LG calls for reduction in GCC power consumption

Published August 23rd, 2005 - 06:51 GMT

The GCC’s annual average power consumption of nine per cent is triple the global figure, according to industry analysts who estimate the GCC will have to invest US $100 billion over the next decade to meet its energy needs.


Economic development, increasing industrial capacity and fast population growth is outstripping demand for electricity in the region and, according to the World Energy Council, an additional 100 gigawatts of power generation capacity is needed before 2020 at a cost of US$150 billion.


Global and regional digital leader LG Electronics recently organised a two-day forum in Dubai on commercial air conditioners for its partners in the Middle East and Africa region to explore measures to tackle efficient energy consumption in the region. Speakers at the seminar emphasised the need for efficient cooling devices and called for an upgrade in energy efficiency standards for all kinds of commercial equipment, including traditional air conditioners.


“Air-conditioning is a major factor in increasing power consumption in the region and immediate measures to ensure more efficient energy consumption in the region is the need of the hour,” said C H Lee, President, LG Electronics Gulf FZE. “This includes following simple conservation steps to implementing an energy design process that optimises the interaction between a building and its mechanical systems rather than relying on widely used construction and sourcing practices that are currently based on low material costs and low innovation levels. At LG, we are committed to playing an active role to conserving energy while satisfying the increasing cooling requirements of the region.”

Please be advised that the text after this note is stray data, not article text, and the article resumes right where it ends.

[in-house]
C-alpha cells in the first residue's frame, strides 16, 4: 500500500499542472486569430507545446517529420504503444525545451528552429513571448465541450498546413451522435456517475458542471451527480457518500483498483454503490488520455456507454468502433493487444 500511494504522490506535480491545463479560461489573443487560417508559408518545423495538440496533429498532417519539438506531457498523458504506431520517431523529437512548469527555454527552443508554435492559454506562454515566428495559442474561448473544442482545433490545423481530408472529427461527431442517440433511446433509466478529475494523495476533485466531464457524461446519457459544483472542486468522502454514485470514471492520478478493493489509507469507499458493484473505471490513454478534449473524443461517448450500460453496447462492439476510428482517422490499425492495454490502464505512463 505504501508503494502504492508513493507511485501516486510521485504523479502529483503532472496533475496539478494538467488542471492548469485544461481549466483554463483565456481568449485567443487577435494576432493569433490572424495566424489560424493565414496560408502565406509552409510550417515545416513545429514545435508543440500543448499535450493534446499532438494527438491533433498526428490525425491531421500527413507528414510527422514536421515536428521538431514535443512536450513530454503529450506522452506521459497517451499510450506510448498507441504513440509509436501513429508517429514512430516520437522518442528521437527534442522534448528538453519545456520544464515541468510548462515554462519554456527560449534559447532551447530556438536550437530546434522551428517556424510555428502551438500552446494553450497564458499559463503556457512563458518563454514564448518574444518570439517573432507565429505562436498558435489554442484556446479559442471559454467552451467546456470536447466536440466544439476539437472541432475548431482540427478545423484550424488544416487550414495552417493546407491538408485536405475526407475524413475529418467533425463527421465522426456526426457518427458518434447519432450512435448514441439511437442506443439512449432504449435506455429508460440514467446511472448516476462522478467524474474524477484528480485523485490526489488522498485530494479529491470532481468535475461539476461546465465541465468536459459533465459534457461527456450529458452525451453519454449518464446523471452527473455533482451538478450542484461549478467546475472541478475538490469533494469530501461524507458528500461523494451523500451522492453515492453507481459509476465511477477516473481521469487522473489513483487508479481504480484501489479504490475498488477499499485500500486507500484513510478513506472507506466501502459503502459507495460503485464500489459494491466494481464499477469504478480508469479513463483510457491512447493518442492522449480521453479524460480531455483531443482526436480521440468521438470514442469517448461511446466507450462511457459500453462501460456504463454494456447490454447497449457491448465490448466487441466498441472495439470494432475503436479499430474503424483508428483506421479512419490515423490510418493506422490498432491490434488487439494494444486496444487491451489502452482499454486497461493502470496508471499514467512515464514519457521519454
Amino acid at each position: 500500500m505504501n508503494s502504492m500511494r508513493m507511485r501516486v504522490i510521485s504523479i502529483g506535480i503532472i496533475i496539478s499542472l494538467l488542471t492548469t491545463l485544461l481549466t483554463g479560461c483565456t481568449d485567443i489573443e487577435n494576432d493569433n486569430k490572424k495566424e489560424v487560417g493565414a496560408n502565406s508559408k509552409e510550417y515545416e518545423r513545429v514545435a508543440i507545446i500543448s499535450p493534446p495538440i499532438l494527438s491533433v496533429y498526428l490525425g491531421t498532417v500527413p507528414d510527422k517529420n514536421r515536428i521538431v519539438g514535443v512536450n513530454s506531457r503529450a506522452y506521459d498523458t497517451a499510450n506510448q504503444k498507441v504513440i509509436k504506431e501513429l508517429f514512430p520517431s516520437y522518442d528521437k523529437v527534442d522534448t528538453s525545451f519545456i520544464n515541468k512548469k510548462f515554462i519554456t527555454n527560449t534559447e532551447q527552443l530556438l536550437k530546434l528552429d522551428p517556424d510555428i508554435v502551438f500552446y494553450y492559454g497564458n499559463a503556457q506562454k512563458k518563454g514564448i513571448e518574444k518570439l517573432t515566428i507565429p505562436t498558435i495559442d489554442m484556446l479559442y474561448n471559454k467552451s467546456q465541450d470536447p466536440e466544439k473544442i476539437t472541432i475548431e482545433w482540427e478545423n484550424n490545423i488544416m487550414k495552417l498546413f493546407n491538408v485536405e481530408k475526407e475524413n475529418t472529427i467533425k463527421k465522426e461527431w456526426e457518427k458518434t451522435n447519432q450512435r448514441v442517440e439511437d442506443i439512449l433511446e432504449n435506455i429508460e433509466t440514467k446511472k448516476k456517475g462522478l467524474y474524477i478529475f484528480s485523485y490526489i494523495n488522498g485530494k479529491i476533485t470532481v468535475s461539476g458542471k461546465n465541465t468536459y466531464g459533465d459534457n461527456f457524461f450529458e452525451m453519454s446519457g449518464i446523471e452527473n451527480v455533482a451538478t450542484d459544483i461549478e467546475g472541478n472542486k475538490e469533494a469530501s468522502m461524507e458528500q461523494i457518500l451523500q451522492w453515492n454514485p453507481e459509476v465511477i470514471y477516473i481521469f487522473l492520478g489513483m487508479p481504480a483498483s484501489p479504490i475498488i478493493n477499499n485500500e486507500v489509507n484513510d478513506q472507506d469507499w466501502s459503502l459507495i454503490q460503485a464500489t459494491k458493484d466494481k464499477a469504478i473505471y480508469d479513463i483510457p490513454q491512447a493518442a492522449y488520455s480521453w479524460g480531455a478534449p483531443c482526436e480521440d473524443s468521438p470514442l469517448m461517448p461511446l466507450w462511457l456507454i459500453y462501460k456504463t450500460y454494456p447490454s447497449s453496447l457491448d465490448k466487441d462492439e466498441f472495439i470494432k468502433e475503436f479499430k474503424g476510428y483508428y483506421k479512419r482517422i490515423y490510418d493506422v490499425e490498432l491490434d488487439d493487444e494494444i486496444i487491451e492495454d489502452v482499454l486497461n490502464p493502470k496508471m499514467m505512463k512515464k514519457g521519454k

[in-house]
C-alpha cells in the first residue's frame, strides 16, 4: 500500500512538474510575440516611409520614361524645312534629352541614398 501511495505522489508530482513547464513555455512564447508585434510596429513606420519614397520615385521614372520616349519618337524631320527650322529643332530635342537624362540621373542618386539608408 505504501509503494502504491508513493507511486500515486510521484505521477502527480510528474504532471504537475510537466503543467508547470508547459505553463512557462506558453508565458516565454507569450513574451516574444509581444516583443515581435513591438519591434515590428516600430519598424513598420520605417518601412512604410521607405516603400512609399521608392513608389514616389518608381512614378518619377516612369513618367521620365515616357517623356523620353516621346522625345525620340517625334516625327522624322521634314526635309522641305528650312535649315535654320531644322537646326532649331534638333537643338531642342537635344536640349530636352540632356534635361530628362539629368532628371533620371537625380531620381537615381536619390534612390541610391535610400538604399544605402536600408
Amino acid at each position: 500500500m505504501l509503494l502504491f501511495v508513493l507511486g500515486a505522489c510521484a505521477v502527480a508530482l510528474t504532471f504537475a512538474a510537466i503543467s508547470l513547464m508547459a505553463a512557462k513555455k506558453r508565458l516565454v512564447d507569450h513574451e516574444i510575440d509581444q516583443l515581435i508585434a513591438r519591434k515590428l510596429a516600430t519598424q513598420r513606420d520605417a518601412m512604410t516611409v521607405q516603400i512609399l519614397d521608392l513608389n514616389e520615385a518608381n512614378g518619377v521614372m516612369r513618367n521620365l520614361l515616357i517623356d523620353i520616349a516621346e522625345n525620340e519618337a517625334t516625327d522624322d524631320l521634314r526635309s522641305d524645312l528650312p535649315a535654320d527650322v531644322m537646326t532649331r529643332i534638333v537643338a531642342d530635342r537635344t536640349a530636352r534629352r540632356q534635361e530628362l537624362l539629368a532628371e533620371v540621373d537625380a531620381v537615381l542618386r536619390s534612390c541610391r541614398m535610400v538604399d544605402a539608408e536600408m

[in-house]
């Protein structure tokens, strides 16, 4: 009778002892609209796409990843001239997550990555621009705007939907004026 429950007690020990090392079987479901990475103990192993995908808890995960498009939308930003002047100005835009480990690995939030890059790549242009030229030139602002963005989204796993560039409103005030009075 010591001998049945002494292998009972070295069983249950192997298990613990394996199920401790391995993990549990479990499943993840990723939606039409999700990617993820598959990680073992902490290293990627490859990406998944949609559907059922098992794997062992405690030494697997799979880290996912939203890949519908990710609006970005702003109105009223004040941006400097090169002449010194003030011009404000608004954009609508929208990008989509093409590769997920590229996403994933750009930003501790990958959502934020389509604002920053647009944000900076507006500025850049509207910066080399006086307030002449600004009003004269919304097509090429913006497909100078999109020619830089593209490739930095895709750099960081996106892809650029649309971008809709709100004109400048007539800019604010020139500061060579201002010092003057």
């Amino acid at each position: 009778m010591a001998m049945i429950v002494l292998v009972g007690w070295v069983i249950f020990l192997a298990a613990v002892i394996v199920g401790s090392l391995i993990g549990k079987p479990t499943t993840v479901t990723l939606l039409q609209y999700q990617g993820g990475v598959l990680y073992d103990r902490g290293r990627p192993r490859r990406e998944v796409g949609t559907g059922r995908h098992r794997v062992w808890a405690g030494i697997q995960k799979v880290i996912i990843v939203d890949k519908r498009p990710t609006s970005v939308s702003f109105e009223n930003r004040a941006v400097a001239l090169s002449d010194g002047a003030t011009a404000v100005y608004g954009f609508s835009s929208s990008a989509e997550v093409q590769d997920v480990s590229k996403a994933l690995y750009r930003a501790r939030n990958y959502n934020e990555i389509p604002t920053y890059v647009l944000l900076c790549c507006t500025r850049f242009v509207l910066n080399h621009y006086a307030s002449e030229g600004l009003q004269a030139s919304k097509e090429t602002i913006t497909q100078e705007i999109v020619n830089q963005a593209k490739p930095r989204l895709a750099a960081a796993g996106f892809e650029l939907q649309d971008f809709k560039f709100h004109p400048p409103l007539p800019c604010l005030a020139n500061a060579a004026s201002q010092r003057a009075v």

The market value of the comfort and process cooling sector in the GCC is estimated to exceed US$ 1.2 billion per annum in products / parts and possibly double that in terms of associated products and services.


“Many property developers in the Gulf are voluntarily using the latest technology in air-conditioning products that consume less power. The LG MPS multi system, for instance, is very popular as it reduces energy consumption when compared to conventional air conditioners. Its capital cost is 45 per cent lower and operates on a one kilowatt per ton of air-conditioning while consumption allowed by regional regulation is higher. The maximum power that can be consumed needs to be lowered from its existing level.”


LG introduced its MPS air conditioning system for the first time in the Middle East. MPS is LG’s proprietary technology that combines multiple compressors in a single air conditioning system to reduce air conditioning energy consumption by a maximum of 70 per cent, compared to conventional air conditioners with a single compressor.


According to Lee, MPS is being used in more than 60 projects in the region. These include ten in the UAE, six each in Bahrain and Qatar, five in Kuwait, three in Oman and a total of 35 in Jordan, Lebanon, Saudi Arabia and Iran.

LG is the world’s leading air conditioner supplier for the fifth consecutive year and sold more than ten million units in 2004, securing 20 percent market share globally. Leading Japanese market research consultancy Fuji-Keizai estimates that the Korean giant made one out of every five A/Cs sold around the world last year. Regional sales of LG air conditioners improved 26.9 per cent in 2004 and accounted for US $349 million in turnover.


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